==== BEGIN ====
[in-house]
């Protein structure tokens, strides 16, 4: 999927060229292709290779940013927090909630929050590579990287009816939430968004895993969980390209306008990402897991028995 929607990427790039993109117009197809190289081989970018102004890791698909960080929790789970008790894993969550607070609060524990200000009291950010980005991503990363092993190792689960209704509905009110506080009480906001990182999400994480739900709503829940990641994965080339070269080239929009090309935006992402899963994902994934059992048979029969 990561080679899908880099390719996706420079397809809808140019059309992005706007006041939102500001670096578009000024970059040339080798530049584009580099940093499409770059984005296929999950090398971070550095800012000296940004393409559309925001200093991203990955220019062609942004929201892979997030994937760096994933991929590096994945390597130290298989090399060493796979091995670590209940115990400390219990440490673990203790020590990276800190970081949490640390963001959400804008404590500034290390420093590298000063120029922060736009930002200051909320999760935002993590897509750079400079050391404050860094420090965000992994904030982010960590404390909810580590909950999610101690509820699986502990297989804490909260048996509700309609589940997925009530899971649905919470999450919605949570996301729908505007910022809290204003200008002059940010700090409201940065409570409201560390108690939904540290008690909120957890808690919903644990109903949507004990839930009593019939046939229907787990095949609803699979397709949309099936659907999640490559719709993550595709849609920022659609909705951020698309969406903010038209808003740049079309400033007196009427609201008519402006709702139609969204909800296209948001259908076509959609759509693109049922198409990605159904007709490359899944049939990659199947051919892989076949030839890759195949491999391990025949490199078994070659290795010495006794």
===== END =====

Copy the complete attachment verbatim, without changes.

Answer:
[in-house]
């Protein structure tokens, strides 16, 4: 999927060229292709290779940013927090909630929050590579990287009816939430968004895993969980390209306008990402897991028995 929607990427790039993109117009197809190289081989970018102004890791698909960080929790789970008790894993969550607070609060524990200000009291950010980005991503990363092993190792689960209704509905009110506080009480906001990182999400994480739900709503829940990641994965080339070269080239929009090309935006992402899963994902994934059992048979029969 990561080679899908880099390719996706420079397809809808140019059309992005706007006041939102500001670096578009000024970059040339080798530049584009580099940093499409770059984005296929999950090398971070550095800012000296940004393409559309925001200093991203990955220019062609942004929201892979997030994937760096994933991929590096994945390597130290298989090399060493796979091995670590209940115990400390219990440490673990203790020590990276800190970081949490640390963001959400804008404590500034290390420093590298000063120029922060736009930002200051909320999760935002993590897509750079400079050391404050860094420090965000992994904030982010960590404390909810580590909950999610101690509820699986502990297989804490909260048996509700309609589940997925009530899971649905919470999450919605949570996301729908505007910022809290204003200008002059940010700090409201940065409570409201560390108690939904540290008690909120957890808690919903644990109903949507004990839930009593019939046939229907787990095949609803699979397709949309099936659907999640490559719709993550595709849609920022659609909705951020698309969406903010038209808003740049079309400033007196009427609201008519402006709702139609969204909800296209948001259908076509959609759509693109049922198409990605159904007709490359899944049939990659199947051919892989076949030839890759195949491999391990025949490199078994070659290795010495006794």